UML and Device drivers

I got the impression after reading numerous books and articles about device drivers that UML is almost never used in describing kernel and device driver design and architecture. Everything is described either by words or using proprietary notations. If you don’t know about UML (Unified Modeling Language) it is time to learn because it is an industry standard general purpose modeling language with graphical notation. You can find many good tutorials on the Web and I can recommend the book to start:

UML Distilled: A Brief Guide to the Standard Object Modeling Language, Third Edition

Buy from Amazon

Recently I created some diagrams based on my past experience in using UML to describe and communicate architecture and design:

0. Component diagram depicting major driver interfaces 

driverinterfaces2.JPG

1. Class and object diagram depicting relationship between drivers and devices

 Drivers and Devices

2. Component diagram showing dependencies and interfaces when calling Win32 API function ReadFile

iomanager.JPG

3. Component diagram showing IRP flow in a driver stack (driver-to-driver communication)

Actually I found that some driver books incorrectly depict the ordering of I/O stack locations in IRP stack corresponding to driver or device stack. The correct layout is depicted above. IRP I/O stack locations grow down (to lower addresses) in memory like any other Wintel stack. You can see it from kernel dumps or the following macro from DDK header file wdm.h which shows that next IRP I/O stack location is down in memory (1 is subtracted from current stack location pointer):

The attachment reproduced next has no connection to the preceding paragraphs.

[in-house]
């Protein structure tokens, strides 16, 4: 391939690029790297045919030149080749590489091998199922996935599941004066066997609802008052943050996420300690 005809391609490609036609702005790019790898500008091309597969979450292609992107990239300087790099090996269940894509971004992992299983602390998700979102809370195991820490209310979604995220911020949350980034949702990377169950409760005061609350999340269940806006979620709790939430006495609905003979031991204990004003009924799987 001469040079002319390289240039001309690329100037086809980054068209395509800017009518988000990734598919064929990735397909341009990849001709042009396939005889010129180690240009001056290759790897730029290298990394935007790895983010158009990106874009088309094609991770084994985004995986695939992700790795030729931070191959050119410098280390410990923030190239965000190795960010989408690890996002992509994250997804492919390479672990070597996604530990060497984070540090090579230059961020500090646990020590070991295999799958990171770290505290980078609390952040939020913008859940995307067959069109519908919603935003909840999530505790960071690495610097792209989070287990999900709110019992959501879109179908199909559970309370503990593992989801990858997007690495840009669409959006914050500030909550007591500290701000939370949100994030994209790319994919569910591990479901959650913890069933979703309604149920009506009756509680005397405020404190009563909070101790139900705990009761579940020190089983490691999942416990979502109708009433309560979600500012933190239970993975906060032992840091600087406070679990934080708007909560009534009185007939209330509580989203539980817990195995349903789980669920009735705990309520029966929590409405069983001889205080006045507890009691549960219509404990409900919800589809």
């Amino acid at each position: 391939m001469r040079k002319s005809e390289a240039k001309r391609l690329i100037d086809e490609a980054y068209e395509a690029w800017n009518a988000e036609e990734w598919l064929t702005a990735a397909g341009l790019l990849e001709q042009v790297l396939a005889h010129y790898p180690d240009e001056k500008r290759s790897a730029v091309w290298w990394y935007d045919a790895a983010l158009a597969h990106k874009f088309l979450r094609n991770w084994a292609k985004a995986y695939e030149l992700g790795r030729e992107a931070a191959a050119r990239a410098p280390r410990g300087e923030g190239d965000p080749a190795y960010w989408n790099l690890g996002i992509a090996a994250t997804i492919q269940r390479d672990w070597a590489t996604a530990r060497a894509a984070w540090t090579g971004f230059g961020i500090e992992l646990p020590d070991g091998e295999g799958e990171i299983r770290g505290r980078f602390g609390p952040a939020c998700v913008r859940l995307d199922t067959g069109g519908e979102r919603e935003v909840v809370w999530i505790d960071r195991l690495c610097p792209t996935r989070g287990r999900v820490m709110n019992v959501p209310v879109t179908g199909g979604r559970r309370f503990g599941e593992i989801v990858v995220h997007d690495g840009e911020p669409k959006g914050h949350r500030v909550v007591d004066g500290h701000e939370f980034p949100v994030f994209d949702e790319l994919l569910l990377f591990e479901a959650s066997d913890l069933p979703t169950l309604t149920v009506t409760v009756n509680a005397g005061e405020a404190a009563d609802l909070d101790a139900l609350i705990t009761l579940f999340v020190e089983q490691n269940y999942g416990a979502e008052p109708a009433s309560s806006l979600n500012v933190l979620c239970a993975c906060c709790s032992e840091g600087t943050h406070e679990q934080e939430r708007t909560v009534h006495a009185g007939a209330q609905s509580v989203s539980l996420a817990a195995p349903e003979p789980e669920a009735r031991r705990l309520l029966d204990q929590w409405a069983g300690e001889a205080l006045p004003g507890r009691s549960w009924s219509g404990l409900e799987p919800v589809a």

#define IoGetNextIrpStackLocation( Irp ) (\
    (Irp)->Tail.Overlay.CurrentStackLocation - 1 )

Dumps (and live debugging) are good in studying component relationships, reconstructing sequence diagrams, etc. For example, this edited fragment below is from crash dump and it shows who calls whom and component dependencies be reconstructed from call stack of Win32 API function GetDriveType: SHELL32 (calls it) -> kernel32 -> ntdll -> nt (ntoskrnl.exe). You can also see various Citrix hooks and filters here (CtxSbxXXX):

kd> kL
CtxSbx!xxx
nt!IovCallDriver
nt!IofCallDriver
CtxAltStr!xxx
nt!IovCallDriver
nt!IofCallDriver
nt!IopParseDevice
nt!ObpLookupObjectName
nt!ObOpenObjectByName
nt!IopCreateFile
nt!IoCreateFile
nt!NtOpenFile
nt!KiSystemService
SharedUserData!SystemCallStub
ntdll!ZwOpenFile
CtxSbxHook!xxx
kernel32!GetDriveTypeW
SHELL32!CMountPoint::_EnumMountPoints

- Dmitry Vostokov -

2 Responses to “UML and Device drivers”

  1. Software Generalist » Blog Archive » Reading Notebook: 19-July-10 Says:

    […] Relationship between device and driver objects (pp. 553 - 554) - long time ago when I was preparing a presentation about Windows drivers for escalation engineers I created some UML diagrams you can see in the following blog post: http://www.dumpanalysis.org/blog/index.php/2006/10/08/uml-and-device-drivers/  […]

  2. Software Generalist » Blog Archive » Reading Notebook: 03-August-10 Says:

    […] IRP and layered drivers (pp. 578 - 586) - here’s a UML-style diagram (#3) for IRP flow: http://www.dumpanalysis.org/blog/index.php/2006/10/08/uml-and-device-drivers/  […]

Leave a Reply

You must be logged in to post a comment.